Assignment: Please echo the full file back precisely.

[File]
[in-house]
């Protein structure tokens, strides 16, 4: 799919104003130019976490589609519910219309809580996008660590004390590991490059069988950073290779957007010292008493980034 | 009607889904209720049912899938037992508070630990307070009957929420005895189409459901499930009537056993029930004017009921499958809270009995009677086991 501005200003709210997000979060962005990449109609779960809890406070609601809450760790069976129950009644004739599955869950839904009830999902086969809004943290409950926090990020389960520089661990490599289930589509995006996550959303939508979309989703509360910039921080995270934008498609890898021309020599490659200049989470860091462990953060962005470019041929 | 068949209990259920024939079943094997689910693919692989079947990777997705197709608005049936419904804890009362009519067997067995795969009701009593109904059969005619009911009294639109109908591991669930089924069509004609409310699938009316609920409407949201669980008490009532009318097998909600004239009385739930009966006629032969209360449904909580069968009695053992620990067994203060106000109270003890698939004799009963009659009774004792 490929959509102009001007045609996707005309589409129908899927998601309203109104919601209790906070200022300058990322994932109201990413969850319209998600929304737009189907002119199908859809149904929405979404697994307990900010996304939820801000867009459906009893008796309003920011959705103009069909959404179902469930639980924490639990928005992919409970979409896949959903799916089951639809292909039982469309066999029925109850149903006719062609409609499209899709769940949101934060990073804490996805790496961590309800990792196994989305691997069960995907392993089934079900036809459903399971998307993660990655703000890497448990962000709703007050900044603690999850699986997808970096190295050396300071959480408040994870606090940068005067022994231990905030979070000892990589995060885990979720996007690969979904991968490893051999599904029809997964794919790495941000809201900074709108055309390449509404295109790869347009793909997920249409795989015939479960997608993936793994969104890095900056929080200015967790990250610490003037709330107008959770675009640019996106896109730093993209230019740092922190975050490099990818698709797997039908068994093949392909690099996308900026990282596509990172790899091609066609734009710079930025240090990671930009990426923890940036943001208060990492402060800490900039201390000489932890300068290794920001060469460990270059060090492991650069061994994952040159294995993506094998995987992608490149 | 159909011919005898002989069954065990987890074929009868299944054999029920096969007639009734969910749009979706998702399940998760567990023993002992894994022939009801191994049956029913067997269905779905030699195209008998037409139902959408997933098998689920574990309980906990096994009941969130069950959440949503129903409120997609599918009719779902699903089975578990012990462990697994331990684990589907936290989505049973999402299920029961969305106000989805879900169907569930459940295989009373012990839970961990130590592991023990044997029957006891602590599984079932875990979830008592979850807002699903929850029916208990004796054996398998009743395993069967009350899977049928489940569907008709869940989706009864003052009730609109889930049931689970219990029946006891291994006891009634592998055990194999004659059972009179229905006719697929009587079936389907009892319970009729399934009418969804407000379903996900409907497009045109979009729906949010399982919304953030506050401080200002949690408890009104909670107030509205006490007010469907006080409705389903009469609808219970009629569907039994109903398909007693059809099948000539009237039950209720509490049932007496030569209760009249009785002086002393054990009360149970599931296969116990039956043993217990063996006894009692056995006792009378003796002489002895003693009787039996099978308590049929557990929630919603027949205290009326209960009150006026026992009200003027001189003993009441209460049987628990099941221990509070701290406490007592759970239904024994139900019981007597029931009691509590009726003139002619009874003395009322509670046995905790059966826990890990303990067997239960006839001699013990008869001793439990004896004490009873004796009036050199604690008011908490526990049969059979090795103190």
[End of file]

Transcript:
[in-house]
């Protein structure tokens, strides 16, 4: 799919104003130019976490589609519910219309809580996008660590004390590991490059069988950073290779957007010292008493980034 | 009607889904209720049912899938037992508070630990307070009957929420005895189409459901499930009537056993029930004017009921499958809270009995009677086991 501005200003709210997000979060962005990449109609779960809890406070609601809450760790069976129950009644004739599955869950839904009830999902086969809004943290409950926090990020389960520089661990490599289930589509995006996550959303939508979309989703509360910039921080995270934008498609890898021309020599490659200049989470860091462990953060962005470019041929 | 068949209990259920024939079943094997689910693919692989079947990777997705197709608005049936419904804890009362009519067997067995795969009701009593109904059969005619009911009294639109109908591991669930089924069509004609409310699938009316609920409407949201669980008490009532009318097998909600004239009385739930009966006629032969209360449904909580069968009695053992620990067994203060106000109270003890698939004799009963009659009774004792 490929959509102009001007045609996707005309589409129908899927998601309203109104919601209790906070200022300058990322994932109201990413969850319209998600929304737009189907002119199908859809149904929405979404697994307990900010996304939820801000867009459906009893008796309003920011959705103009069909959404179902469930639980924490639990928005992919409970979409896949959903799916089951639809292909039982469309066999029925109850149903006719062609409609499209899709769940949101934060990073804490996805790496961590309800990792196994989305691997069960995907392993089934079900036809459903399971998307993660990655703000890497448990962000709703007050900044603690999850699986997808970096190295050396300071959480408040994870606090940068005067022994231990905030979070000892990589995060885990979720996007690969979904991968490893051999599904029809997964794919790495941000809201900074709108055309390449509404295109790869347009793909997920249409795989015939479960997608993936793994969104890095900056929080200015967790990250610490003037709330107008959770675009640019996106896109730093993209230019740092922190975050490099990818698709797997039908068994093949392909690099996308900026990282596509990172790899091609066609734009710079930025240090990671930009990426923890940036943001208060990492402060800490900039201390000489932890300068290794920001060469460990270059060090492991650069061994994952040159294995993506094998995987992608490149 | 159909011919005898002989069954065990987890074929009868299944054999029920096969007639009734969910749009979706998702399940998760567990023993002992894994022939009801191994049956029913067997269905779905030699195209008998037409139902959408997933098998689920574990309980906990096994009941969130069950959440949503129903409120997609599918009719779902699903089975578990012990462990697994331990684990589907936290989505049973999402299920029961969305106000989805879900169907569930459940295989009373012990839970961990130590592991023990044997029957006891602590599984079932875990979830008592979850807002699903929850029916208990004796054996398998009743395993069967009350899977049928489940569907008709869940989706009864003052009730609109889930049931689970219990029946006891291994006891009634592998055990194999004659059972009179229905006719697929009587079936389907009892319970009729399934009418969804407000379903996900409907497009045109979009729906949010399982919304953030506050401080200002949690408890009104909670107030509205006490007010469907006080409705389903009469609808219970009629569907039994109903398909007693059809099948000539009237039950209720509490049932007496030569209760009249009785002086002393054990009360149970599931296969116990039956043993217990063996006894009692056995006792009378003796002489002895003693009787039996099978308590049929557990929630919603027949205290009326209960009150006026026992009200003027001189003993009441209460049987628990099941221990509070701290406490007592759970239904024994139900019981007597029931009691509590009726003139002619009874003395009322509670046995905790059966826990890990303990067997239960006839001699013990008869001793439990004896004490009873004796009036050199604690008011908490526990049969059979090795103190």